Woody Allen’s Melinda and Melinda begins as a labored variation on My Dinner With Andre: Wallace Shawn parries with a dining companion (Larry Pine) about the nature of comedy and tragedy. It then divides into two separate, alternating plots—a flat comedy and a puffed-up drama. It’s as though, after all these years of alternating between the two forms (chuckle at Radio Days and he’ll slap you upside the head with the dead fish of September), Allen decided to make a mix-and-match picture. In theory, it’s an intriguing gimmick, but in execution, this double feature of a film is too genteel by half.
In the “comedy” section, the title character, Melinda, played by the Australian actress Radha Mitchell, is an American ditz, a visitor who shows up at the New York apartment of married couple Amanda Peet and Will Ferrell. They’re throwing a dinner party with a purpose: Peet, as Susan, a film director, is trying to drum up financing for a movie, while Ferrell, as husband Hobie, hopes to land a big role in the film. Melinda’s alarming arrival—she claims to have recently downed 28 sleeping pills—throws off the rhythm of the evening, and pretty soon Hobie has fallen for this troubled but lovely mess of a girl.
The “tragedy” section has Melinda arriving at the loft of an old friend (this one played by Chloë Sevigny) and her out-of-work actor-husband (Jonny Lee Miller). Strung out on pills and cigarettes, severely depressed by a recent divorce, this Melinda is a neurotic emergency who annoys the husband but makes Sevigny’s character realize just how unhappy she herself is.
The movie switches back and forth between the two tales, often to its narrative detriment—just when you’ve mustered a little curiosity about how Tragic Melinda is faring, Allen pushes us back to Comic Melinda, and into a plot where we’re supposed to guffaw at the idea that Ferrell, as an assiduously dense doofus-thespian, thinks it’s a bright idea to give every character he plays a limp. The movie’s biggest laugh line is in the trailer, when an exasperated Peet says to Ferrell in mid-bad-marriage squabble, “Of course we communicate—now could we not talk about it?”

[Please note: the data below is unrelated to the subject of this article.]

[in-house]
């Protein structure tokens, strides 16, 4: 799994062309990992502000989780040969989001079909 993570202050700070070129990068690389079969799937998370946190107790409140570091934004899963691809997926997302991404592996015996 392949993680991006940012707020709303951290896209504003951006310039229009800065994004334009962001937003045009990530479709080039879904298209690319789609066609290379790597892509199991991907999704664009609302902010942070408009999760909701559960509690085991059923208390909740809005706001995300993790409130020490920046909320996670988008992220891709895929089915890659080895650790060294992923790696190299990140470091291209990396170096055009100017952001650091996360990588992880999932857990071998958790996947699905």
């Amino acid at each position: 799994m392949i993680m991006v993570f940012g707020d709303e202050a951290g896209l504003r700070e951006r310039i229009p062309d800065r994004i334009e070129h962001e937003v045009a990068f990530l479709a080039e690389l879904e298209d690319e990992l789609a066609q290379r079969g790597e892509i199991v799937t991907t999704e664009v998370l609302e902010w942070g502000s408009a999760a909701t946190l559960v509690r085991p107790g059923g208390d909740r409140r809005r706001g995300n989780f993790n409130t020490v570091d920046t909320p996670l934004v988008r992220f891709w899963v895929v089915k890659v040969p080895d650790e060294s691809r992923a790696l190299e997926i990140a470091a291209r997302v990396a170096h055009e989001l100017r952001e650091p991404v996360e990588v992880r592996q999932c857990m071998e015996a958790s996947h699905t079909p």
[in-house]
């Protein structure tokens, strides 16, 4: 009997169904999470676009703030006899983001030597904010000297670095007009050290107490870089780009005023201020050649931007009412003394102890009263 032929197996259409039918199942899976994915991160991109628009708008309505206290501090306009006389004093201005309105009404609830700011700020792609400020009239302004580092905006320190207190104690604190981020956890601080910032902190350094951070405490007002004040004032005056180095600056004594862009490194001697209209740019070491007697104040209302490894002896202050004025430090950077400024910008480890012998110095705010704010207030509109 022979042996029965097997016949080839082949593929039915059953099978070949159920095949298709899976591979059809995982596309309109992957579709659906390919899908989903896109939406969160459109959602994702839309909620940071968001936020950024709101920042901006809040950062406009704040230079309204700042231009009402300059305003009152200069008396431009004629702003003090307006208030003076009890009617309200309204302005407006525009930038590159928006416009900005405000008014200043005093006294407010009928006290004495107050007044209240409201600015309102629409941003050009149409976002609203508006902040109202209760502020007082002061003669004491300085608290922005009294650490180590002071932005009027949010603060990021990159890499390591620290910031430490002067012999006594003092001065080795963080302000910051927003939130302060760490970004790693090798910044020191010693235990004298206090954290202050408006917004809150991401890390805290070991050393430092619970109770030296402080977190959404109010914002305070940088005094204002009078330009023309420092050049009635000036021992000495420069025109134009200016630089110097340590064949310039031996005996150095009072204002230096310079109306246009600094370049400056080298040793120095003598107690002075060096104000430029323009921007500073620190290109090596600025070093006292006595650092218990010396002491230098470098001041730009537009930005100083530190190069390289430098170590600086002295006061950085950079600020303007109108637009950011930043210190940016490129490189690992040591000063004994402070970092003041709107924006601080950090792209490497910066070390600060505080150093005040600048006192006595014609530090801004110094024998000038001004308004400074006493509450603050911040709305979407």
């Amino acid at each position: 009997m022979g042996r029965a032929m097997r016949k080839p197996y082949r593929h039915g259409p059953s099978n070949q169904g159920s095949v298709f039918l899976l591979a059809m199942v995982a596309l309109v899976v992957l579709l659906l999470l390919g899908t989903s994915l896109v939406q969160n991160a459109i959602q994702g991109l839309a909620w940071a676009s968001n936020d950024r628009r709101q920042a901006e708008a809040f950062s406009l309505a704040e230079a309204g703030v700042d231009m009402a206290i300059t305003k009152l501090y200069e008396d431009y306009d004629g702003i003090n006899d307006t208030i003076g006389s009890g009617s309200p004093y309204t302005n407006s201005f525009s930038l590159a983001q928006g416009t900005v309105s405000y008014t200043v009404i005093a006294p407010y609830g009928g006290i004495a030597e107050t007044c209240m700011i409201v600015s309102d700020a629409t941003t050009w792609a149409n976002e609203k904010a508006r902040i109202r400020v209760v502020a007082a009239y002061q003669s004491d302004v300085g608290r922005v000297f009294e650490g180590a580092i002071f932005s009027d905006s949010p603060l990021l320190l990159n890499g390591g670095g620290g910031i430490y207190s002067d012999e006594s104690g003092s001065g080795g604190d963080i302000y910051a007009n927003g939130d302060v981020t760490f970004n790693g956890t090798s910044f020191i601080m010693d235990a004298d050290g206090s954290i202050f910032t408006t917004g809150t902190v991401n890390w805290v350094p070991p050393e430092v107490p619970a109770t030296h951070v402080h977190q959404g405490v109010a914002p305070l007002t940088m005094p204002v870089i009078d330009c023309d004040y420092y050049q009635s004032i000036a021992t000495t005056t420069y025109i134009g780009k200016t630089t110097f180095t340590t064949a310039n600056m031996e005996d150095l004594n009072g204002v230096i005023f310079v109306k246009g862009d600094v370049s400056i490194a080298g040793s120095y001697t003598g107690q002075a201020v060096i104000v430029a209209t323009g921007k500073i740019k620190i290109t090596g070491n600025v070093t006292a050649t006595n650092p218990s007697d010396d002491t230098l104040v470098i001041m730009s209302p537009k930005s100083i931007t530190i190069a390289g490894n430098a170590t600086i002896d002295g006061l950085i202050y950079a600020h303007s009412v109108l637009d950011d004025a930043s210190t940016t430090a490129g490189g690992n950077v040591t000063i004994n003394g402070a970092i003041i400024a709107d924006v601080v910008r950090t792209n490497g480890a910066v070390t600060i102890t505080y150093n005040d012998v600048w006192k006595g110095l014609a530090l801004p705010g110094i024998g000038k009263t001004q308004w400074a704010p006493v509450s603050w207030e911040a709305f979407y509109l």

Neither version of Melinda, despite Mitchell’s game try at making them distinctive beyond their different hairdos, is funny or tragic enough to fully engage us; there’s no opportunity for an audience to be moved. Allen is onto something interesting when he has Jonny Lee Miller remark that “life is all about networking”; who is a greater expert on gatherings of Manhattan intellectuals? In contrast to the yearning artists Allen has sketched in the past, Miller’s and Sevigny’s characters are at once more cynical and more desperate, and it would be fascinating to see how a shrewd pro like Allen explores this Gen-X/Y cliché from his older, savvy perspective: Is the present generation more honest or more devious about their avariciousness? But, alas, he lets the notion drop away. And it’s become sad to see Allen trying to lower his aging audience demo by casting actors who’ll appeal to “the kids”—Jason Biggs and Jimmy Fallon in the thudding Anything Else (2003), and now Will Ferrell. This is the first time onscreen that Ferrell, Saturday Night Live’s most protean, fearless male cast member since the late Phil Hartman, looks uncomfortable and hemmed in. Ferrell can’t help it: The moment he agreed to be cast as the latest surrogate character for Allen himself, as Kenneth Branagh was in Celebrity (1998), he was doomed. Doomed, that is, to recite punch lines whose rhythms Allen has written for his own unmistakable halting tone and prissy-man image. Thus, when asked what he does for exercise, Ferrell’s Hobie replies, “Tiddlywinks and an occasional anxiety attack.” The line fails on three levels simultaneously. First, tiddlywinks is a game by now so old-fashioned that baby-boomers may strain to place the reference (it’s not something a modern dunderhead like Hobie would say). Plus, the barrel-chested Ferrell is far too hale to be believably unathletic. And finally, this is the umpteenth, watered-down variation on the panicky-man joke Allen has been delivering since he first scurried out onto the stage of The Ed Sullivan Show.
The press kit that accompanies Melinda is larded with the usual gush from the cast about what an honor it is to be chosen by Allen (“I was so awed by the fact that Woody would even ask me”; “First I had to get over the headline of ‘Being in a Woody Allen Movie’ ”). It’s both touching and baffling. Yes, Allen has given us Annie Hall, Hannah and Her Sisters, a delightful trifle like Manhattan Murder Mystery, and the gratifyingly tough-minded Deconstructing Harry, which tapped into the bracing vulgarity of his early comedies. But when are we going to get a generation of actors who will finally decline to succumb to The Woody Mystique, and refuse to accept a proffered role without first deciding whether the entire damn project is worthwhile?